10 Feb 2022

Chapel of our Lady of the Rosary and St Peter Chanel, Domus Australia, Rome, 8 February 2022

It is hard to believe, but as recently as 1889 chattel slavery was still possible here in Italy, even if technically illegal.

Born in Darfur, Sudan, around 1869, a girl was kidnapped when aged 7 or 8 by Arab slave traders. She was made to walk barefoot 1,000 km to El-Obeid, forced to convert to Islam, and given the Arab name ‘Bakhita’ meaning lucky. Sold as a slave five times in all, she suffered repeated abuse, including elaborate scarification of her breasts, belly and arms, and being repeated lashed.

Whether by luck or (as Bakhita would later insist) by divine providence, she was eventually sold to the kindly Italian Vice-Consul in Khartoum, Callisto Legnani. The year-long Siege of Khartoum in 1884 by troops loyal to Muhammed Ahmad Mahdi ended with the massacre of General Gordon and the Anglo-Egyptian garrison, but not before Gordon had secured the escape of 2,500 civilians including Legnani and his slave girl. On return to Italy, he gave the girl to a friendly family near Venice to be nanny to their daughter. When the man of the house returned to Sudan to sort out investments there, Bakhita and the child were placed with the Canossian Sisters in Venice. When her owner returned to claim her, Bakhita refused to leave the convent and with the help of the superior and the archbishop, her cause was brought before the Italian courts which held that her captivity was illegal.

For the first time in her life, Bakhita found herself in control of her own destiny. On 9 January 1890, aged 21, she was baptized with the name Josephine Margaret and confirmed with the name Fortunata (Latin for Bakhita) by none other than the Patriarch of Venice—the future Pope St Pius X. Bakhita’s faith matured and by 1896 she entered the Canossian sisters. In 1902 she was assigned to the convent in Schio, where she spent the rest of her years. She was their cook, sacristan and doorkeeper. The towns-people loved her as their little brown sister and eventually as Nostra Madre Moretta, our black mother. The publication of her life story in 1931 made her famous and she was appointed for a time as a formator of missionaries to Africa. During the Second World War she shared the fears and hopes of the townspeople, who felt protected by her saintly presence: despite being repeatedly bombed Schio had not a single casualty.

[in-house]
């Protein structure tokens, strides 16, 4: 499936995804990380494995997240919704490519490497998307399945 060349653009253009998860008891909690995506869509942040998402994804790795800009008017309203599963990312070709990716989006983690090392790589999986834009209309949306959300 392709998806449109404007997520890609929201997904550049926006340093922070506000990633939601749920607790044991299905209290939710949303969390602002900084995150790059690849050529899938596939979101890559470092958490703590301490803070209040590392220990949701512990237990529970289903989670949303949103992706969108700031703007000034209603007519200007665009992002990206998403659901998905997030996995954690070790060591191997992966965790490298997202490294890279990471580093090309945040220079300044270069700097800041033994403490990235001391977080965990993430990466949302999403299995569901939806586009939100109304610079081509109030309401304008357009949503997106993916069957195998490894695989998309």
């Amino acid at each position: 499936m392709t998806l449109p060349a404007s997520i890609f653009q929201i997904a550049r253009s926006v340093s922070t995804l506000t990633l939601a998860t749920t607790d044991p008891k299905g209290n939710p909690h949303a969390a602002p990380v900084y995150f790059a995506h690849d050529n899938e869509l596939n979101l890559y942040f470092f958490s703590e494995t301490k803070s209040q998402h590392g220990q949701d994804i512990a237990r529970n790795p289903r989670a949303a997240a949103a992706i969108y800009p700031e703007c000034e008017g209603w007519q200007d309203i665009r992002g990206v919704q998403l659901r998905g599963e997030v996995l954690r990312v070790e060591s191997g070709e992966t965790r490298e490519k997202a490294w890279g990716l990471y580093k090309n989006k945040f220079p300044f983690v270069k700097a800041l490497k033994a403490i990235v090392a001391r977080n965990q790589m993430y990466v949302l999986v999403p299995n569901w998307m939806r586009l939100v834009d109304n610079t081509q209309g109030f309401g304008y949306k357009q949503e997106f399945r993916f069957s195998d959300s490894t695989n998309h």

Josephine Bakhita died on this day, 8 February, in 1947. The next patriarch of Venice, Roncalli, who became Pope St John XXIII, introduced her cause. One of the first saints canonised in the third millennium, St John Paul II named her patron of survivors of human trafficking. It is estimated that over 40 million people, mostly women and children, are trafficked around the world today, controlled, treated as property, exploited sexually or for their organs or labour, pressed into service as beggars, drug mules, even combatants. There are thousands here in Italy, as there are in Australia. And so the Holy Father has called us to a World Day of Prayer, Reflection and Action against Human Trafficking on this day each year.

I’m proud to say that the Archdiocese of Sydney has led the way in Australia in slavery proofing its supply lines, educating our people and the public about the issue, lobbying government for greater protections, and providing assistance to survivors.

Last Sunday Pope Francis blessed a bronze statue temporarily erected in St Peter’s Square. The statue of our saint is dedicated to the victims of trafficking and those heroic women, especially religious sisters, who work to combat this evil. Bakhita represents “so many girls”, the Holy Father said, locked away or even out in the open, who are enslaved for economic or other interests, deeply wounded, not respected as human persons. We like to think of slavery as something from ancient Egypt or Rome, or something it took a civil war to stop in America around the time of Josephine’s birth. But no, “this is happening in our own cities today,” the Pope reminds us. He asks us to pray and work where we can to prevent the exploitation of people, especially women and girls.

“Will God really live with men?” Solomon asks today as he consecrates altar and temple in Jerusalem. Will the infinite One abide in the finitude of a building or a human soul? “O Lord my God,” he says on behalf of Bakhita and all suffering humanity, “Listen to the prayer and entreaty of your servant. From your heavenly dwelling hear and answer.” (1 Kings 8:22-30)

St Josephine Bakhita FDCC prega per noi.